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Sephula

Occasional Visitor
Is there any way to add encryption for the AiDisk, and subsequent Share directories? It seems rather pointless having separate user directories, with separate passwords when it's easy enough to simply pull the USB stick out, and shove it in your computer's port. I believe EXT4 supports filesystem-level encryption (since kernel 4.1), which would allow the user directories to be encrypted (you could simply use the user login password for the key). It doesn't add very much overhead, and only on the CPU, which is by no means being fully utilized. Also, being able to use compression would be nice, considering you're a little limited on space when using a USB drive. It would also speed up read/write operations, because the CPU would be handling some of the work, and USB flash drives are still pretty slow, especially the spacious ones.
 
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ColinTaylor

Part of the Furniture
You don't state your router model or firmware version.:rolleyes:

Most Asus routers are using kernel 2.6.
 

Sephula

Occasional Visitor
I have AC68x models, 4.384_20648. And, I'm only using that as an example. I'm simply asking for suggestions, here.
 

RMerlin

Asuswrt-Merlin dev
It would also speed up read/write operations, because the CPU would be handling some of the work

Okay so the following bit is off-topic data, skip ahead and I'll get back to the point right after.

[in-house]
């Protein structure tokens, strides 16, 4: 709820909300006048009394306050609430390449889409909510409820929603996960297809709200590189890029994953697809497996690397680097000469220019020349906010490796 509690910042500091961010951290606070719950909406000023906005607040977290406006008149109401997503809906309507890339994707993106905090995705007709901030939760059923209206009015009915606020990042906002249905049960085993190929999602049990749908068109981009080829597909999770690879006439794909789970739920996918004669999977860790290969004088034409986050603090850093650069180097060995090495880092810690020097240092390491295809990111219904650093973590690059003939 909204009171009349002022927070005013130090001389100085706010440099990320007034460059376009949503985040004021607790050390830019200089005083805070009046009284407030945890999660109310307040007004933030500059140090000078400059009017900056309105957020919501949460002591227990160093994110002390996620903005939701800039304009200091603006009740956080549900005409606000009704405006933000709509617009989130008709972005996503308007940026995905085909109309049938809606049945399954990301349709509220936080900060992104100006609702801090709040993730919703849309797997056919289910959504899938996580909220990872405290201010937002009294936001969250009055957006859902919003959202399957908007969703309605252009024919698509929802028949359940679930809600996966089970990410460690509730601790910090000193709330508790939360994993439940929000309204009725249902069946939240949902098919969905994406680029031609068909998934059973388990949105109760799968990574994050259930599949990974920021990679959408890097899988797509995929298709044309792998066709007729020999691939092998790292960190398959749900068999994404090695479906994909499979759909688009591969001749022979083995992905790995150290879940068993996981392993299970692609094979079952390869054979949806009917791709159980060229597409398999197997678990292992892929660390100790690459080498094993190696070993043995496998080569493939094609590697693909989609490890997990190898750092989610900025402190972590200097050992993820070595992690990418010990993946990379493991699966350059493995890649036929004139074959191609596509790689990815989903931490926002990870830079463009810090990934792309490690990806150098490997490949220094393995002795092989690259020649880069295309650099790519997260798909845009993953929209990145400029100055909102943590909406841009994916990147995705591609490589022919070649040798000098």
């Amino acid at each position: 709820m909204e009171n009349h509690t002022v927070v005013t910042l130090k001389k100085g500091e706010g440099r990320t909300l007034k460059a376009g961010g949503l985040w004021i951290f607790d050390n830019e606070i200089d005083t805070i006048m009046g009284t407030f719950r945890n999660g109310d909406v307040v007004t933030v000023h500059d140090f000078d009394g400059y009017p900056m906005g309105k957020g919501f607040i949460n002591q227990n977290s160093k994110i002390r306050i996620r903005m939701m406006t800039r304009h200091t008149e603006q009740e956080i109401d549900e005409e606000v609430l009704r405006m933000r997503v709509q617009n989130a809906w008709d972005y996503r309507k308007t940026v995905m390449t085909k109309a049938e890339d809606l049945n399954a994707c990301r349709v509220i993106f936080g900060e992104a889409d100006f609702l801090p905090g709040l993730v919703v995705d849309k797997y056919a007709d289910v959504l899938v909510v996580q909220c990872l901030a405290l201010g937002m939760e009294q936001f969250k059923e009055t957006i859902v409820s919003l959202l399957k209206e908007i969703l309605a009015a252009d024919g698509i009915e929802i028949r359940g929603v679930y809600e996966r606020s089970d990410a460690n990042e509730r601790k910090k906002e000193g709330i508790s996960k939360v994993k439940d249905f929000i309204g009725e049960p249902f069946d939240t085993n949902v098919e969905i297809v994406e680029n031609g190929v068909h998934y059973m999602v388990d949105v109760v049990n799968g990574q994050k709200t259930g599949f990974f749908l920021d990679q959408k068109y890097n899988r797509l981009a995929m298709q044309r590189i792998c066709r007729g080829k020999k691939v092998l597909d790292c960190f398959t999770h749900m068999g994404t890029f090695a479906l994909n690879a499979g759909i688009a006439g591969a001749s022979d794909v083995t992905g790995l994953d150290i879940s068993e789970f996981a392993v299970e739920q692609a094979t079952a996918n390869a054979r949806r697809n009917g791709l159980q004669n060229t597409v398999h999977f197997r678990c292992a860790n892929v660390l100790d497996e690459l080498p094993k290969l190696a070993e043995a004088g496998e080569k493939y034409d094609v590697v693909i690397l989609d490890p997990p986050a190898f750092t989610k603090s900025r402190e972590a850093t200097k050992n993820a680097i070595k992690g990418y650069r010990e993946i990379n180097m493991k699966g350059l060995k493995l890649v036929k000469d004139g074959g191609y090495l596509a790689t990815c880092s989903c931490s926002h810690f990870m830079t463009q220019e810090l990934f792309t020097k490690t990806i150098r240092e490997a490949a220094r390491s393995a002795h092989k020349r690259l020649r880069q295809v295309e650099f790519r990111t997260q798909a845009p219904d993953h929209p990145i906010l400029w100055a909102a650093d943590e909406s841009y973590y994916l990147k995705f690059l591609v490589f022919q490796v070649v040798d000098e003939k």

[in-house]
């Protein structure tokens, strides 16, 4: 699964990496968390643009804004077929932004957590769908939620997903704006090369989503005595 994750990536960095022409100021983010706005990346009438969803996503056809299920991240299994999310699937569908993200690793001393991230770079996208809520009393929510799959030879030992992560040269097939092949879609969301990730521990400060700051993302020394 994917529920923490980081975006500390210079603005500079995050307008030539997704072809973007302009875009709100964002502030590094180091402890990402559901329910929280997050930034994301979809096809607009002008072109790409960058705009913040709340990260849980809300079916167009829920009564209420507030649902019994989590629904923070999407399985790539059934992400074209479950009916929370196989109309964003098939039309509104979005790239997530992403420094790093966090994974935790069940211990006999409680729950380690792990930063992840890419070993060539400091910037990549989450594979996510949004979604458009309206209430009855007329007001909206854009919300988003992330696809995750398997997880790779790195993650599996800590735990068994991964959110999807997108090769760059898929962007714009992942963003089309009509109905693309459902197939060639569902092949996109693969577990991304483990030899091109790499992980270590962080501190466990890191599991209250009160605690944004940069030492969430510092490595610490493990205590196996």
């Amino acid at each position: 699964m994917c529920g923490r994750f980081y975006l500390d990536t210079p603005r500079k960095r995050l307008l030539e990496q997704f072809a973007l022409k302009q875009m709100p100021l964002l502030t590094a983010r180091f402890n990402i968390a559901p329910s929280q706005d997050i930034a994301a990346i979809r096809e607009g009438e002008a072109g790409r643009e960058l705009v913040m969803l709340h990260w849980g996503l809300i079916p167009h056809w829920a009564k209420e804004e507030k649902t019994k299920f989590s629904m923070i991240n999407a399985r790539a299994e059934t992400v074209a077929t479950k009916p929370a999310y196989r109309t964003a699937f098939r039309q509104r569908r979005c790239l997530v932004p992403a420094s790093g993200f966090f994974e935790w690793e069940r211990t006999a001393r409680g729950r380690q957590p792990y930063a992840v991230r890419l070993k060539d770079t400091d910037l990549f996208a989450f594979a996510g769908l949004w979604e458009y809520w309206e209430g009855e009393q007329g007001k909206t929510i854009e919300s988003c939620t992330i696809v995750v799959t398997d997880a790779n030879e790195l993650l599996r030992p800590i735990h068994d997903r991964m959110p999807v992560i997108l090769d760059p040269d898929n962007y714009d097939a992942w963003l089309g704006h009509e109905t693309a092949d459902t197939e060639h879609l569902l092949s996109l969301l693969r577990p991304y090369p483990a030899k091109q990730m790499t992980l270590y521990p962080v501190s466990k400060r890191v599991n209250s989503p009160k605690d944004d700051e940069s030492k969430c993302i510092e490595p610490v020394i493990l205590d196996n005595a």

You overestimate what a 800 MHz CPU can do I'm afraid. The CPU is already the bottleneck limiting the USB throughput well below what a USB 3.0 disk can handle, adding compression (and encryption) would further degrade throughput.
 

Sephula

Occasional Visitor
Yeah... I was afraid of that. And, I have noticed the decreased performance you mention. I guess, I'm just wishful thinking.
 

Sephula

Occasional Visitor
However, it doesn't seem to suffer while handling downloads over VPN connections, which use the exact same encryption and compression algorithms. So, what's the difference?
 

RMerlin

Asuswrt-Merlin dev
However, it doesn't seem to suffer while handling downloads over VPN connections, which use the exact same encryption and compression algorithms. So, what's the difference?
OpenVPN is attuned to use the second CPU core by default, freeing the first core to do its USB read/write IO.
 

Sephula

Occasional Visitor
Fair enough. Thanks for your feedback. I truly appreciate you taking the time to share your wisdom with us. Frankly, I'm not very concerned with my own usage, but I thought it seemed like a question which should be considered. Especially, if one were considering buying one of these devices for their small business, or something. I guess, we'd still be stuck with having to spend a lot more money to gain those small features, for the time being.
 

RMerlin

Asuswrt-Merlin dev
Fair enough. Thanks for your feedback. I truly appreciate you taking the time to share your wisdom with us. Frankly, I'm not very concerned with my own usage, but I thought it seemed like a question which should be considered. Especially, if one were considering buying one of these devices for their small business, or something. I guess, we'd still be stuck with having to spend a lot more money to gain those small features, for the time being.
It often comes down to actual needs. I have a few customers with 25 Mbps Internet connections that require remote access to their offices. For these, an RT-AC66U_B1 running OpenVPN gets the job done at a reasonable price - and I can take care of ensuring that the router config is reasonably secure. But for any larger business, I would probably look more into products such as Mikrotik or Ubiquity.
 
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